Moving on to more demanding tasks such as gaming, and the situation understandably changes somewhat. Titles such as PUBG run slowly and will need to be run at lower resolutions, if therefore you are someone who places a lot of emphasis on mobile gaming you’d be best to look elsewhere.
The Neo isn’t lacking in general speed, but it doesn’t have the necessary grunt to push heavy games. This is borne out by the 655 single-core and 1862 multi-core scores in Geekbench 5, which is sufficient but hardly pushing the boundaries of performance in smartphones.
As is ever the case, given that it is a phone from Motorola, the Neo comes running the ‘Moto Experience’. This is the manufacturer’s attempt to give the base Android experience a little favour and improve its usability in many situations.
These are mostly in fairly small ways, such as with the addition of gestures to open the torch and camera, and an always-on display that is customisable and which provides useful information.
Perhaps the biggest and most significant inclusion is ‘Ready For’, an app that promises extra functionality for the device when connected to a computer, tablet or display. On the latter two, this means receiving texts on your tablet and is mostly a case of redundancy. When connected to a computer the feature becomes significantly more useful however. With the correct mode active the Neo can be used as an impromptu webcam, or can even provide a desktop environment of its own.
While some software skins grate even after only a few minutes of use, the Moto skin is generally useful and never proves to get in the way, only ever working to benefit the overall experience.
- Has a 4,020mAh battery
- Offers 68W fast charging via PowerDelivery
- Charges over USB-C
It is inevitable – with a smaller body comes a smaller battery, and of course a trade-off in battery life.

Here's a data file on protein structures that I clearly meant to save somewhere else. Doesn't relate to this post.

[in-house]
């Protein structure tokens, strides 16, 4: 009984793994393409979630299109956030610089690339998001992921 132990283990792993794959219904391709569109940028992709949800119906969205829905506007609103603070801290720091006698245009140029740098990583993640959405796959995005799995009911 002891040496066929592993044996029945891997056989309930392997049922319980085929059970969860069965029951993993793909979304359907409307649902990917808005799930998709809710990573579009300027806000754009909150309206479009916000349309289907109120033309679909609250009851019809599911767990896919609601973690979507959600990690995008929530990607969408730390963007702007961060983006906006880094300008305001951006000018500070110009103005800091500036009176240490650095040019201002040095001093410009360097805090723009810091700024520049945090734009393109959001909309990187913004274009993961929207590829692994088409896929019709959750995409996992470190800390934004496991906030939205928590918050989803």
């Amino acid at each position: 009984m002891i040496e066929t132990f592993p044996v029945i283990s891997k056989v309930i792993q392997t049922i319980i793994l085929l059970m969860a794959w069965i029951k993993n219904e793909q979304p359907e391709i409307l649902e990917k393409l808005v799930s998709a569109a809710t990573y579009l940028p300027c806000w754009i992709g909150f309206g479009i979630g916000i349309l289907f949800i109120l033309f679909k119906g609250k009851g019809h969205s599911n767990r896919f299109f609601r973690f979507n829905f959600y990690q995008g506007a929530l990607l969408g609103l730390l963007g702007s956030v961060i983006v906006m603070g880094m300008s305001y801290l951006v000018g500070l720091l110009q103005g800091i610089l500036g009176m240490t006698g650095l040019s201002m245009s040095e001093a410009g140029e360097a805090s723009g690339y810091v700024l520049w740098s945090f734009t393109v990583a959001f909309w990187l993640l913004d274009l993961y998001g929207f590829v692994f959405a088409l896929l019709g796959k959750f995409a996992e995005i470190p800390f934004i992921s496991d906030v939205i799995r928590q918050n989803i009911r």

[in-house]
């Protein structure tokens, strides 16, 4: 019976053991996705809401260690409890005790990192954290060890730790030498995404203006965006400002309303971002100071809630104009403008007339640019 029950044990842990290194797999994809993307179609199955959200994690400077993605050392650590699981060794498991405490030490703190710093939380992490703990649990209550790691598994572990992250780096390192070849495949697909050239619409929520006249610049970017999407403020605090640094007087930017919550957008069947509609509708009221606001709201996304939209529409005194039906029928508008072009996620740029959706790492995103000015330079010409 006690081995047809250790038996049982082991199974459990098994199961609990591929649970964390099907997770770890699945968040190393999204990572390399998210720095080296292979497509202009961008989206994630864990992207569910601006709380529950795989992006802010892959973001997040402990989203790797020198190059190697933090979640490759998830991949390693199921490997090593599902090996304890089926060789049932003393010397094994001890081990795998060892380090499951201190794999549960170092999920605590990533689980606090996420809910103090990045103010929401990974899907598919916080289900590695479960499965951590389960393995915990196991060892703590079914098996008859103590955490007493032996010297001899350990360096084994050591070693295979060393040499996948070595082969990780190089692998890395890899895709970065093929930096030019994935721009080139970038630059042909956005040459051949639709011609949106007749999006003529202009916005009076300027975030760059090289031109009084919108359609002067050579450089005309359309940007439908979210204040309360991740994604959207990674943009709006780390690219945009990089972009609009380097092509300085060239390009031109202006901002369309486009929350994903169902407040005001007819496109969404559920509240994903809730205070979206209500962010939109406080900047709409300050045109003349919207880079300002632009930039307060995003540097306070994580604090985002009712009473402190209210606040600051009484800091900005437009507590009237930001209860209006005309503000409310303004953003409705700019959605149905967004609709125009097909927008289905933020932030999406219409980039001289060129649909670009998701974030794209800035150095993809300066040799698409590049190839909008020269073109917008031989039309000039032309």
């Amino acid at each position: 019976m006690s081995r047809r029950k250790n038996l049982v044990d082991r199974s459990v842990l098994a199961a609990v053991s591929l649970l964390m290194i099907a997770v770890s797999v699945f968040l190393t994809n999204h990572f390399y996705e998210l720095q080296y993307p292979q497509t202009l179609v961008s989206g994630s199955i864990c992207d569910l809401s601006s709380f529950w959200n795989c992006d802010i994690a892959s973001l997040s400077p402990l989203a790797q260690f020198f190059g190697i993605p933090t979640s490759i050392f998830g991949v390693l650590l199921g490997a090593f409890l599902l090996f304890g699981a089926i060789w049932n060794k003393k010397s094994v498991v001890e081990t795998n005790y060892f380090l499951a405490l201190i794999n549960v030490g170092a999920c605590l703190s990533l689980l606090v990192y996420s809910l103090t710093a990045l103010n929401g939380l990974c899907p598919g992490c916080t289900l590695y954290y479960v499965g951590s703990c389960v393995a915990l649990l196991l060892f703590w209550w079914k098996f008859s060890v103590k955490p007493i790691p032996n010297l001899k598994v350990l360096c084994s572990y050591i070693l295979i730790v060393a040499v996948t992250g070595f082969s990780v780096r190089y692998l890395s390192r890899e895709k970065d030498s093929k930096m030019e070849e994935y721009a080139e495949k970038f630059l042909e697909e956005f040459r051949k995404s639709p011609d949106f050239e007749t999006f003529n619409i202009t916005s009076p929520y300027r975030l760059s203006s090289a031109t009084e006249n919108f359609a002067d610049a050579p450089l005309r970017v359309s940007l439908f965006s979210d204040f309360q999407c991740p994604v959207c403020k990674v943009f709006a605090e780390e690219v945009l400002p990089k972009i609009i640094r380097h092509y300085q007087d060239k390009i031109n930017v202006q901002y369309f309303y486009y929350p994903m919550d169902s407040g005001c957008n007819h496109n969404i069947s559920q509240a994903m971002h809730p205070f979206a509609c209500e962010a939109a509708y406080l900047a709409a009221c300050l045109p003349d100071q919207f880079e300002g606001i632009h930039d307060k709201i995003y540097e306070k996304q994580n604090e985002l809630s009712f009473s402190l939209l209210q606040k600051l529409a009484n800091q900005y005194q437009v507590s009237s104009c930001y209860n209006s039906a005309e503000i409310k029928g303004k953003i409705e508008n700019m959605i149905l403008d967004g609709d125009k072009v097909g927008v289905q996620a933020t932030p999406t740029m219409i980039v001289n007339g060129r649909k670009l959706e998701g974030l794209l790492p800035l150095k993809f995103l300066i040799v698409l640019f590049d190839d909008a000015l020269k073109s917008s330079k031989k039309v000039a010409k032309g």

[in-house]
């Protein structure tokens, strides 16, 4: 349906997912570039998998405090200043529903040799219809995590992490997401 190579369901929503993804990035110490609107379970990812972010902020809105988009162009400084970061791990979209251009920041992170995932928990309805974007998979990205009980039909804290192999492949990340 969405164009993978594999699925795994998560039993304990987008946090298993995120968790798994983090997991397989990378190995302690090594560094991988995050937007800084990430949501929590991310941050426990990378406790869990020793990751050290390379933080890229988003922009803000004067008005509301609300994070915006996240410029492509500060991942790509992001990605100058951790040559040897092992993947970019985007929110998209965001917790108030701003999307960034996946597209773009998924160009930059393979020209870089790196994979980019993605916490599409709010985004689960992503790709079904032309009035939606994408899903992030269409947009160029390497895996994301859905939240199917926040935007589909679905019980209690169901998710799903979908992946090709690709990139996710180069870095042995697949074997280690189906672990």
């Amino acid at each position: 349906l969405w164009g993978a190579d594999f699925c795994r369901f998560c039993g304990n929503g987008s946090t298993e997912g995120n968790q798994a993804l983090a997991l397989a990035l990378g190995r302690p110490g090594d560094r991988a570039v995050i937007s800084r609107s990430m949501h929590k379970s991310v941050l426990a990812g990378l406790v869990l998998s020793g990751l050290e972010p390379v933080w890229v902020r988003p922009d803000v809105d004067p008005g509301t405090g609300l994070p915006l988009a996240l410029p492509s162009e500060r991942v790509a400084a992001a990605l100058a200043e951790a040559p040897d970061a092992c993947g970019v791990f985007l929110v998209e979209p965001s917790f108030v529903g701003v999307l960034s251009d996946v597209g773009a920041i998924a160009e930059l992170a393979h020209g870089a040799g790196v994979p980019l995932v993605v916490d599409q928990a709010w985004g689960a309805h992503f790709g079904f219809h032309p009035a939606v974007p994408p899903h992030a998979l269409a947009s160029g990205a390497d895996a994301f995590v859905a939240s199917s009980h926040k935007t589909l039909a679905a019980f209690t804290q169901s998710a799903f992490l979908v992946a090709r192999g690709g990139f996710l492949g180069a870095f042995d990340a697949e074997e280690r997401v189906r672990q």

With a 4020mAh unit, the Neo lacks the large power packs of its peers and so is therefore at an inherent disadvantage when it comes to battery life, or so the story is on paper.
Across several days of real-world usage, a second picture appears. This is a phone that won’t win any endurance competitions, but one which proves to be entirely adequate for everyday needs. That is to say, it will last a full day in most use cases for many people, but it doesn’t have the capability to make it through to a second day.
This is the same as much of the competition can accomplish, and is a consequence of a relatively power-efficient processor and a laidback software skin.
Charging up proved to be something of a highlight, with the included fast charger it was possible to regain 80% from scratch in under 30 minutes. This isn’t the fastest available on the market today, but is more than enough to be useful in a pinch.
Should you buy it?
You want a premium-looking phone without the associated price tag:
The Motorola Edge 30 Neo puts design first with a slimline, lightweight design and a collaboration with Pantone on available finishes.
You want a top-performing smartphone:
The mid-range focus of the Edge 30 Neo means it’s not the most powerful smartphone around, especially when it comes to gaming.
The small phone is a noble ideal, one that is unlikely to die anytime soon and the Edge 30 Neo is a prime example of why. With a great screen and a pocketable form factor, it has an allure beyond the typical specs appeal that gives it an edge over the (bigger) competition. This is only compounded by its decent camera system, fast charging and generally acceptable performance and battery life.
The picture, of course, isn’t wholly positive, with middling performance, lack of waterproofing and poor low-light camera performance. If you are in the market for a reasonably priced small phone, it should be near the top of your list, but if you need more power or the best cameras, you’d be best to look elsewhere.
How we test
We test every mobile phone we review thoroughly. We use industry-standard tests to compare features properly and we use the phone as our main device over the review period. We’ll always tell you what we find and we never, ever, accept money to review a product.
Find out more about how we test in our ethics policy.
Used as a main phone for the review period
Thorough camera testing in a variety of conditions
Tested and benchmarked using respected industry tests and real-world data
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A charger is included with this phone.
It is rated for splash resistance.
It doesn’t have a headphone jack.
It does have wireless charging.